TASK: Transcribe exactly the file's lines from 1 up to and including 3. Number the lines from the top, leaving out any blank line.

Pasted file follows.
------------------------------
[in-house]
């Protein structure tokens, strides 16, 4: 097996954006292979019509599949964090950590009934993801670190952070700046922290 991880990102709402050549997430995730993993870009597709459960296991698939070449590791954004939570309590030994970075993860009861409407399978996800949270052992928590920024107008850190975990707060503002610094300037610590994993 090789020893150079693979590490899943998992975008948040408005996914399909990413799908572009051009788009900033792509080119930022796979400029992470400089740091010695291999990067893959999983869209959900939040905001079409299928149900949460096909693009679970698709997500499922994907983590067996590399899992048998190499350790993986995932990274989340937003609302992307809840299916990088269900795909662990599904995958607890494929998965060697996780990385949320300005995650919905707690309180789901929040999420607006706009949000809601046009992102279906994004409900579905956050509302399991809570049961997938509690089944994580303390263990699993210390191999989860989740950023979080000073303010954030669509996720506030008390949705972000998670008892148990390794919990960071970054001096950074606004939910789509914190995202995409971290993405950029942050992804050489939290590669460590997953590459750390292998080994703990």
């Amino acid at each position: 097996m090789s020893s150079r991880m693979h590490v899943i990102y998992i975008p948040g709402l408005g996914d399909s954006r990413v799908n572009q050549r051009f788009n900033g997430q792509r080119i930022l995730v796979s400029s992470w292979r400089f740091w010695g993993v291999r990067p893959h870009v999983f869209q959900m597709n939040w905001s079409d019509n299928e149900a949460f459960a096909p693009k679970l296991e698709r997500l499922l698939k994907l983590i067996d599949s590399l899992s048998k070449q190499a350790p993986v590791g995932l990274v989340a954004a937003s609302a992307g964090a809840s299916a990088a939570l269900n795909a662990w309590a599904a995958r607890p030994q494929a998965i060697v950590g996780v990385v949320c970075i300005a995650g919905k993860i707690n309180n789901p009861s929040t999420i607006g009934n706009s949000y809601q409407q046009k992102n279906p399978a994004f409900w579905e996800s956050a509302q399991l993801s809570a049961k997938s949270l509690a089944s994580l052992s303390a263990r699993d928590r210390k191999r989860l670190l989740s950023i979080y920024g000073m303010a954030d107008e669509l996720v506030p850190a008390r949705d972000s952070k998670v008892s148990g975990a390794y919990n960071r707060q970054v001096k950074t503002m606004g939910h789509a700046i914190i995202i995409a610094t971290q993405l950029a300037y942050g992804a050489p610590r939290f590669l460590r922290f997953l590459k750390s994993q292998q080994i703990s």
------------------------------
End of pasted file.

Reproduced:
[in-house]
């Protein structure tokens, strides 16, 4: 097996954006292979019509599949964090950590009934993801670190952070700046922290 991880990102709402050549997430995730993993870009597709459960296991698939070449590791954004939570309590030994970075993860009861409407399978996800949270052992928590920024107008850190975990707060503002610094300037610590994993 090789020893150079693979590490899943998992975008948040408005996914399909990413799908572009051009788009900033792509080119930022796979400029992470400089740091010695291999990067893959999983869209959900939040905001079409299928149900949460096909693009679970698709997500499922994907983590067996590399899992048998190499350790993986995932990274989340937003609302992307809840299916990088269900795909662990599904995958607890494929998965060697996780990385949320300005995650919905707690309180789901929040999420607006706009949000809601046009992102279906994004409900579905956050509302399991809570049961997938509690089944994580303390263990699993210390191999989860989740950023979080000073303010954030669509996720506030008390949705972000998670008892148990390794919990960071970054001096950074606004939910789509914190995202995409971290993405950029942050992804050489939290590669460590997953590459750390292998080994703990």
């Amino acid at each position: 097996m090789s020893s150079r991880m693979h590490v899943i990102y998992i975008p948040g709402l408005g996914d399909s954006r990413v799908n572009q050549r051009f788009n900033g997430q792509r080119i930022l995730v796979s400029s992470w292979r400089f740091w010695g993993v291999r990067p893959h870009v999983f869209q959900m597709n939040w905001s079409d019509n299928e149900a949460f459960a096909p693009k679970l296991e698709r997500l499922l698939k994907l983590i067996d599949s590399l899992s048998k070449q190499a350790p993986v590791g995932l990274v989340a954004a937003s609302a992307g964090a809840s299916a990088a939570l269900n795909a662990w309590a599904a995958r607890p030994q494929a998965i060697v950590g996780v990385v949320c970075i300005a995650g919905k993860i707690n309180n789901p009861s929040t999420i607006g009934n706009s949000y809601q409407q046009k992102n279906p399978a994004f409900w579905e996800s956050a509302q399991l993801s809570a049961k997938s949270l509690a089944s994580l052992s303390a263990r699993d928590r210390k191999r989860l670190l989740s950023i979080y920024g000073m303010a954030d107008e669509l996720v506030p850190a008390r949705d972000s952070k998670v008892s148990g975990a390794y919990n960071r707060q970054v001096k950074t503002m606004g939910h789509a700046i914190i995202i995409a610094t971290q993405l950029a300037y942050g992804a050489p610590r939290f590669l460590r922290f997953l590459k750390s994993q292998q080994i703990s």